Sunday, October 07, 2007

MacArthur -The Clark field attack & his critics

Its interesting thing how MacArthur's critics have seized upon the attack on Clarke field and used it to attack him. They seem obsessed with it, blow it out of proportion, change their story, use 20-20 hindsight, and misstate the facts. See the US Army of the History (See "Fall of the Philippines" by Smith and the officia US Air Force History by Craven and Cate). Several points need to be made:

1) The Japanese attacked Clark Field at 12:15 PM. Given that its 520 miles from the IJN Formosan airfields to Manila it would have the Japanese approximately 2 hours to get there. Assuming an additional 1/2 hour for climb to altitude and forming into attack formation, that means the IJN aircraft had taken off no later than 945 AM. Now a B-17 cruises at 170 MPH and takes 15 minutes to get to 15,000 ft. That means if the B-17 had taken off any time after 6 am they would have bombed empty airfields. Since Brenton didn't go to Big Mac's office until 5am, that would have given them 1 hour to bomb and gas up the planes, briefs the pilots and crew, get them to the planes, do the preflight check off, warm up the engines, taxi and takeoff. Simply impossible.

2) The official history states they vaguely knew where the IJN airfields were, they had no been photographed. There were no bomb lines or bomb charts to guide the bombardiers. Also, per the US history, the B-17s not flown any practice missions or had a chance to practice their bombing techniques since they arrived in the Philippines.

3) Contrary to Costello in his "Pacific War" the P-40s could NOT have escorted B-17s to Formosa. The P-40s did NOT have drop tanks and the P-40 had a maximum radius (range/2) of 425 miles and real radius of about 300 miles. It was over 500 miles to Formosa.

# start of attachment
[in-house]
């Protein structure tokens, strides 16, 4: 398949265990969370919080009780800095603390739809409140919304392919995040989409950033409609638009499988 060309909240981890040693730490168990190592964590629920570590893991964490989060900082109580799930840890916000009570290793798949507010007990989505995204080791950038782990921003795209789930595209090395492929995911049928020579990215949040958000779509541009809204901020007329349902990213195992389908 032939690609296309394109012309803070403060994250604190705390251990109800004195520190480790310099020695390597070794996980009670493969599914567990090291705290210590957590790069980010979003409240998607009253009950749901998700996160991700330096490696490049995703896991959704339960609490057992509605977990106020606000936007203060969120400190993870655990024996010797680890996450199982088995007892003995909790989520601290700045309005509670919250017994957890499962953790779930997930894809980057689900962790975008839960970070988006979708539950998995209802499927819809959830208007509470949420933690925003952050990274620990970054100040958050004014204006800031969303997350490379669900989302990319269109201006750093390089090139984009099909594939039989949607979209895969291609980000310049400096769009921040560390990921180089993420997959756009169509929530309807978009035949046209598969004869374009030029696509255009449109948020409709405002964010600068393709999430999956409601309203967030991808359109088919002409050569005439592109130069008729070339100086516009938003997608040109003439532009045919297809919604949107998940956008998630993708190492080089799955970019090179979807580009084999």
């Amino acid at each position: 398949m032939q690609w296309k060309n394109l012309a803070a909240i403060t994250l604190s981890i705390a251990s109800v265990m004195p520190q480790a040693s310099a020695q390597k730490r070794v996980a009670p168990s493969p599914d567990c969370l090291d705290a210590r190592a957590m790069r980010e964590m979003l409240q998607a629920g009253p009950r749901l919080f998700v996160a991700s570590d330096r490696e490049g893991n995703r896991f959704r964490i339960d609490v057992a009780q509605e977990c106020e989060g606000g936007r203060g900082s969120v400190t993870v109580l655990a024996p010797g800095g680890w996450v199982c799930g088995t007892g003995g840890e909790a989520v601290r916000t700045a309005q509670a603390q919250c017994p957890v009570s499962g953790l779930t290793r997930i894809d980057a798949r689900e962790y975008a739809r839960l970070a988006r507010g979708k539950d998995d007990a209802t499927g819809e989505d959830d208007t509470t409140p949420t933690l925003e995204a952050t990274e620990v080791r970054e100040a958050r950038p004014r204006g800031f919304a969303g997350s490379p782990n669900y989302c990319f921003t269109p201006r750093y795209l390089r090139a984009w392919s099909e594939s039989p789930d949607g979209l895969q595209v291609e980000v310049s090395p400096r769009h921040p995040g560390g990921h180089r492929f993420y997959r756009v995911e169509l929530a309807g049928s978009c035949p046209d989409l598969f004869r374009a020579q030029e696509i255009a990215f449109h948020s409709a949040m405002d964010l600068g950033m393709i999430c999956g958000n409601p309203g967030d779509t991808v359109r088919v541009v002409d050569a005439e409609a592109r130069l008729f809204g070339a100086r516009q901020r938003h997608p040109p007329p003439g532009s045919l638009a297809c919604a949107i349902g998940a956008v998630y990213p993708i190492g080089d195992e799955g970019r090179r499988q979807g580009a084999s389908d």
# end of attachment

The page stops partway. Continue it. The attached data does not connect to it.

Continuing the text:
4) Despite his critics, its hard to see how MacArthur was to blame for anything. Nor is it hard to see how Brenton was. The Japanese were simply LUCKY. They were spotted on Radar and had the warning be given, the B-17s and P-40s could have taken off in time. Had the Japanese attacked between 8am and 10am the US planes would have been in the air. A previous IJA air attack had caused them to be scrambled.

5) Contrary to his critics, the FEAF was on alert and expecting a dawn attack. When the attack didn't come, the planes came to refuel and for the pilots to rest and have lunch. This is when the Japanese attacked.

6) In any case, even had the planes not be lost on the ground, both Nichols, Clark, and Iba field had inadequate bomb protection and AAA. Of the 107 P-40s, only 75 were operational, the rest were in unprotected hangers undergoing service and repair. These 30 P-40s would have lost in the bombing raid no matter what. Further, since the Japanese were able to destroy the unprotected communications center, repair shops, hangers, and fuel trucks, the FEAF would have been incapable of mounting another B17 attack on Formosa after December 8th or of continuing to base 75 P-40s there.

7) Finally, the critics think it "unbelievable" that Big Mac did not talk in detail to Brenton about the B-17 attack or the defense of Clark Field. Newsflash, MacArthur was a Lt. General in command of the entire Philippines, including a 120,00 man filo-American Army. He was responsible for coordinating with Washington DC, the Philippine Government, the Navy, and US civilian officials. He was NOT a member of the air corps. He only went in aircraft as a passenger. He didn't plan or fly B-17 missions. He didn't plan or oversee the defense of the airfields. He left the details to Sutherland his C-O-S and his air force general.

8) The number of B-17s is insignificant. There were only 19 B-17s at Clark when the Japanese attacked and 18 were destroyed.

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